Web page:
Syllabus For The Subject Mechatronics

 

  MECHATRONICS

CHAPTER 1: Introduction to Metronics

1.1   Historical perspective

1.2   Key elements of a mechatronic system

1.3   Some examples of mechatronic system

CHAPTER 2: Electrical Components and Circuits

2.1 Introduction

2.2 Electrical components

2.3 Resistive circuit

2.4 Sinusoidal source and complex impedance 

CHAPTER 3: Semiconductor Electronics Device

3.1 Introduction

3.2 Covalent bonds and doping material

3.3 The p-n junction and the diode effects

3.4 The Zanier diode

3.5 Power supplies

3.6 Active components 

CHAPTER 4: Digital Electronics

4.1 Introduction

4.2 Number system

4.3 Combinational logic design using truth tablets

4.4 Karnaugh map sand logic designs

4.5 Combinational logic modules

4.6 Timing Diagrams

4.7 Sequential logic design

4.8 Sequential logic components

4.9 Applications of flip-flops

CHAPTER 5: Analog Electronics

5.1 Introduction

5.2 Amplifiers

5.3 The idea operational amplifiers models

5.4 The inverting amplifier

5.5 The non-inverting amplifier

5.6 The unity-gain buffer

5.7 The summing amplifier

5.8 The difference amplifier

5.9 The instrumentation amplifier

5.10 The integrator amplifier

5.11 The differentiator amplifier

5.12 The comparator

5.13 The sample and hold amplifier

5.14 Active filters 

CHAPTER 6: Microcomputers and Microcontrollers

6.1 Introduction

6.2 Microcontroller

6.3The PICI6F84 microcontroller

6.4Programming a PIC using assembly language

6.5 Programmer a PIC using C

6.6 Interfacing common PIC peripheries: the PIC Millennium board

6.7 The PIC16F877 microcontroller

6.8 Interfacing to the PIC

6.9 Communicating with the PIC during programming 

CHAPTER 7: Data Acquisition

7.1 Introduction

7.2 Sampling and aliasing

7.3 Quantization theory

7.4 Digital-to-analog conversation hardware

7.5 Analog-to-digital conversation hardware 

CHAPTER 8: Sensors

8.1 Introduction

8.2 Distance sensors

8.3 Movements sensors

8.4 Proximity sensors

8.5 Electrical strain and stress measurement

8.6 Force measurement

8.7 Time of flight sensors

8.8 Binary force sensors

8.9 Temperature measurement

8.10 Pressure measurement 

Chapter 9: Electrical actuator system

9.1 Introduction

9.2 Moving-iron transducers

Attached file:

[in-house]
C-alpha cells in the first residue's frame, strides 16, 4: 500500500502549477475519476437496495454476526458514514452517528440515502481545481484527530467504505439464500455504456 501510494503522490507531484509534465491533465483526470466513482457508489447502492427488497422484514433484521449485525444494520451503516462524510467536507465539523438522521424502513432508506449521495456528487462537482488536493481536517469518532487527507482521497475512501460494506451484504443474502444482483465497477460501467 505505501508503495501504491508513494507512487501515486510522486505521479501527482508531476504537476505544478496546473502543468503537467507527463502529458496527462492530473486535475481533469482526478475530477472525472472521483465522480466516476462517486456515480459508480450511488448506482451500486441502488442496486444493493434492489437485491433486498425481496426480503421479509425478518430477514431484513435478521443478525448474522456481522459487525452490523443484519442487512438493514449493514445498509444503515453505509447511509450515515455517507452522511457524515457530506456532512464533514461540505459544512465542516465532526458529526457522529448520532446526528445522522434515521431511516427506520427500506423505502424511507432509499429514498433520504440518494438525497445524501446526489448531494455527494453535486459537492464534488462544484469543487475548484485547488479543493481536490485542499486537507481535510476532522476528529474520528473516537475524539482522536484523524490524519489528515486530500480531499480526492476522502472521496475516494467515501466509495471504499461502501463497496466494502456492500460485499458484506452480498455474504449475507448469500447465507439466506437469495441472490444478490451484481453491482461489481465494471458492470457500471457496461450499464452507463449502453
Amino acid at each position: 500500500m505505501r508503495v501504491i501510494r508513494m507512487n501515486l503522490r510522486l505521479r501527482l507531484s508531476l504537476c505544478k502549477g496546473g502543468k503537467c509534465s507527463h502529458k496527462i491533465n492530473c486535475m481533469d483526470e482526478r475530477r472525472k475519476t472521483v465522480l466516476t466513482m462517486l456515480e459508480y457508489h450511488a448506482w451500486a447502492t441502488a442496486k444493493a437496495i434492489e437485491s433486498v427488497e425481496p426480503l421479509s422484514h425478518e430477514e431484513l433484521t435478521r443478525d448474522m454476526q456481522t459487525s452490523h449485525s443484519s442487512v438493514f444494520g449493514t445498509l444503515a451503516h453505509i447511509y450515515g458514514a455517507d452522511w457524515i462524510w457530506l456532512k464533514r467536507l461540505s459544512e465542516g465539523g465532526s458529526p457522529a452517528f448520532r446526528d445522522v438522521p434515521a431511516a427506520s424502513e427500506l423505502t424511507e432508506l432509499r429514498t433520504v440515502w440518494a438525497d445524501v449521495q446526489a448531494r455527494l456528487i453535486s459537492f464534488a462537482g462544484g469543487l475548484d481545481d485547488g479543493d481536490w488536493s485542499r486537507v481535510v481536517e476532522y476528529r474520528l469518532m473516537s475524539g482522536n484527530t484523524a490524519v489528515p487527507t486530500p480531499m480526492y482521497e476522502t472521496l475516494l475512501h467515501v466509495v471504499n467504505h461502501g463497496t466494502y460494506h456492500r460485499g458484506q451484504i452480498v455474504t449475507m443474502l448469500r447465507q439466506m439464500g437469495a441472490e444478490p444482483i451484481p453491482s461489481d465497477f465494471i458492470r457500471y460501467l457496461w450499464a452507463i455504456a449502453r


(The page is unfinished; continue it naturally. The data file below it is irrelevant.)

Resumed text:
9.3 Solenoids

9.4 Relays

9.5 Electric motors

9.6 Direct current motors

9.7 Dynamics model and control of d.c. motors

9.8 The Servo motors

9.9 The steppers motors

9.10 Motors selection 

CHAPTER: 10 Mechanical actuator systems

10.1 Hydraulic and pneumatic system

10.2 Mechanical elements

10.3 Kinematic elements

10.4 Cam mechanics

10.5 Gears

10.6 Ratchet mechanics

10.7 Flexible mechanical elements

10.8 Friction clutches

10.9 Design of cloches

10.10 Brakes 

CHAPTER: 11 Interfacing Microcontrollers with Actuators

11.1 Introduction

11.2 Interfacing with general-purpose three-state transistors

11.3 Interfacing relays

11.4 Interfacing solenoids

11.5 Interfacing steppers motors

11.6 Interfacing permanent magnet motors

11.7 Interfacing sensors

11.8 Interfacing with a DAC

11.9 Interfacing power supplies

11.10 Interfacing with RS 232 and RS 485

11.11 Compatibility at an interface

CHAPTER: 12 Control Theory: Modeling

12.1 Introduction

12.2 Modeling in the frequency domain

12.3 Modeling in the time domain

12.4 Converting a transfer function to state space

12.5 Converting a state-space representation to a transfer function

12.6 Block diagram 

CHAPTER: 13 Control Theories: Analysis

13.1 Introduction

13.2 System response

13.3 Dynamic characteristics of a control system

13.4 Zero-order system

13.5 First-order system

13.6 Second-order system

13.7 General second-order transfer function

13.8 System modeling and interdisciplinary analogies

13.9 Stability

13.10 The Routh-Hurwitz stability criterion

13.11 Steady-state errors

CHAPTER: 14 Control Theories: Graphical Techniques

14.1 Introduction

14.2 Roots locus

14.3 Frequency response techniques

CHAPTER: 15 Robotic Systems

15.1 Types of robot

15.2 Robotic arm terminal

15.3 Robotic arm configuration

15.4 Robot application

15.5 Basic robotic system

15.6 Robotic manipulator kinematics

15.7 Robotic arm positioning concepts

15.8 Robotic arm path planning

15.9 Actuators 

CHAPTER: 16 Integrated Circuit and Printed Circuit Board Manufacture

16.1 Integrated circuit fabrication

16.1 Printed circuit board

CHAPTER:17 Reliability

17.1 The meaning of reliability

17.2 The life curve

17.3 Repairable and non-repairable system

17.4 Failure or hazard rate models

17.5 Reliability system

17.6 Response surface modeling 

CHAPTER: 18 Case Studies

18.1 Introduction

18.2 Case study 1: A PC-based computer numerically

Controlled (CNC) drilling machine

18.3 Case study 2: A robotic arm

 

 

 

 

 

  

 

 

 

 

 

 

 

 

 

 

 

 

 

 

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